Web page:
Shows teachers how to foster positive characteristics of engagement in their students

Learner-Centered Instruction: Building Relationships for Student Success covers teaching methods, classroom management strategies, and ways to engage students and support their success. Authors Jeffrey H. D. Cornelius-White and Adam P. Harbaugh show K-12 teachers how to use the learner-centered instruction model to develop teacher-student relationships, as well as relationships with parents, administrators, other teachers, and professional organizations.

Focusing on teaching as facilitation applied through warmth, trust, empathy, and realness, Learner-Centered Instruction shows teachers how to share control and choice in classroom management through a balance of influence and cooperation. Well-grounded in research and theory, this book emphasizes encouragement, challenge, and adaptation for differentiated instruction through methods such as inquiry, cooperative small group learning, and authentic, relevant endeavors.

Key Features and Benefits

Includes chapter-opening “Reflect on Your Experiences” questions that invite readers to connect to prior knowledge, understanding, and experiences; Incorporates “Case Studies” that connect readers to realistic classroom and teaching scenarios, followed by related “Reflection” questions that ask readers to consider practical applications of the cases discussed; Helps readers develop their understanding through skill-building exercises, visual aids, discussion questions, and suggested resources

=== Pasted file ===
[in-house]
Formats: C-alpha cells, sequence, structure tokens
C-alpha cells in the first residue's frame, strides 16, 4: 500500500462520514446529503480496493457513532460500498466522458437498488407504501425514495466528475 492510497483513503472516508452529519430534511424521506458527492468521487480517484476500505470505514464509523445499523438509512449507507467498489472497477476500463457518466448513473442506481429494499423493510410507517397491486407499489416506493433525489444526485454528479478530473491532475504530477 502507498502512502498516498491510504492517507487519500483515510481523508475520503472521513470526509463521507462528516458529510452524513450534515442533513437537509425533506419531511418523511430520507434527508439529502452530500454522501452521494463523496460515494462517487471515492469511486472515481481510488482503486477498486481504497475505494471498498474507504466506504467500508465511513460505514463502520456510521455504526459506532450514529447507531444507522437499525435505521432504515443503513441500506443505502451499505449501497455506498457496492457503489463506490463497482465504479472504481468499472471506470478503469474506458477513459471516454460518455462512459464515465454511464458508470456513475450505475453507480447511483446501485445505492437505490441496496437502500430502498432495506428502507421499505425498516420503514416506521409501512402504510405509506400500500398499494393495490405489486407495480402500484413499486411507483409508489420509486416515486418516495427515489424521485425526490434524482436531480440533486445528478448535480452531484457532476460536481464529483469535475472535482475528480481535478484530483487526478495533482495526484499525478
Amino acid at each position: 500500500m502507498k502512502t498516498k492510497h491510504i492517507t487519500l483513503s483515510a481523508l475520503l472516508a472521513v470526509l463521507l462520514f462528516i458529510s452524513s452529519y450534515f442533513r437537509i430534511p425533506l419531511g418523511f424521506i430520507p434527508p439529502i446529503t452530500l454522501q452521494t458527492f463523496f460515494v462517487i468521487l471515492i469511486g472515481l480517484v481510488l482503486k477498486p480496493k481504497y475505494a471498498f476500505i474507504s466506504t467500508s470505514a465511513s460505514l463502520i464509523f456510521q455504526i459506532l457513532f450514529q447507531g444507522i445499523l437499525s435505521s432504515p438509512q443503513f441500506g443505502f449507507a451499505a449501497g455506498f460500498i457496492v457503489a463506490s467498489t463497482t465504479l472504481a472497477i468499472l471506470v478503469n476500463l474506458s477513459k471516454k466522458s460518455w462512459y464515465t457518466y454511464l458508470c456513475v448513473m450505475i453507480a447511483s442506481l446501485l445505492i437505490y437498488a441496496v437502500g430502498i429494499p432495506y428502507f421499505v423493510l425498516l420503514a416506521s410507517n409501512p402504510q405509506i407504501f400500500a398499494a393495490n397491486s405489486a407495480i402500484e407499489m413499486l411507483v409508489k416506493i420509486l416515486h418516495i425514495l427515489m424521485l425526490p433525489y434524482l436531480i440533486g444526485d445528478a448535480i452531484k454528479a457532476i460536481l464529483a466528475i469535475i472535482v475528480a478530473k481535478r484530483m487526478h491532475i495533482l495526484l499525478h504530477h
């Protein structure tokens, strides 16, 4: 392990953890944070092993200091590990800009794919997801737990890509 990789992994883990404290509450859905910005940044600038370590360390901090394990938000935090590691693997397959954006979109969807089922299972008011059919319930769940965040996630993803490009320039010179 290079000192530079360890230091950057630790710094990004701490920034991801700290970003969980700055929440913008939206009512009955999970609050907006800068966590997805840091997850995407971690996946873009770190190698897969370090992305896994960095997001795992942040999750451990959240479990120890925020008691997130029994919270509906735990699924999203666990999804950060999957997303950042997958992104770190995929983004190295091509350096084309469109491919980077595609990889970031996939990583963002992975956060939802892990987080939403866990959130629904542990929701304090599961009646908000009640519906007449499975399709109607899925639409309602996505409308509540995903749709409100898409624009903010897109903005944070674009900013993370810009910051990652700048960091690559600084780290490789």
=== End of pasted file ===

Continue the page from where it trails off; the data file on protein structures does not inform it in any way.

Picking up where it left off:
Redefining Achievement

Redefining achievement

Reflect on Your Experience

  • What do you think about media coverage of schools and student achievement? Are you embarrassed or proud when you read or hear about what high school students are doing or what graduates do not know?
  • In your view, how important are the three Rs of reading, writing, and arithmetic? How important is learning in other traditional school subjects, like science or social studies? What about other areas associated with culture and health like art, music, physical fitness, or industrial arts?
  • What are the strengths and weaknesses of grades, test scores, or other measures student achievement?
  • What does student achievement mean to you?

Types of Achievement

Not everything that can be counted counts and not everything that counts can be counted.

—Albert ...
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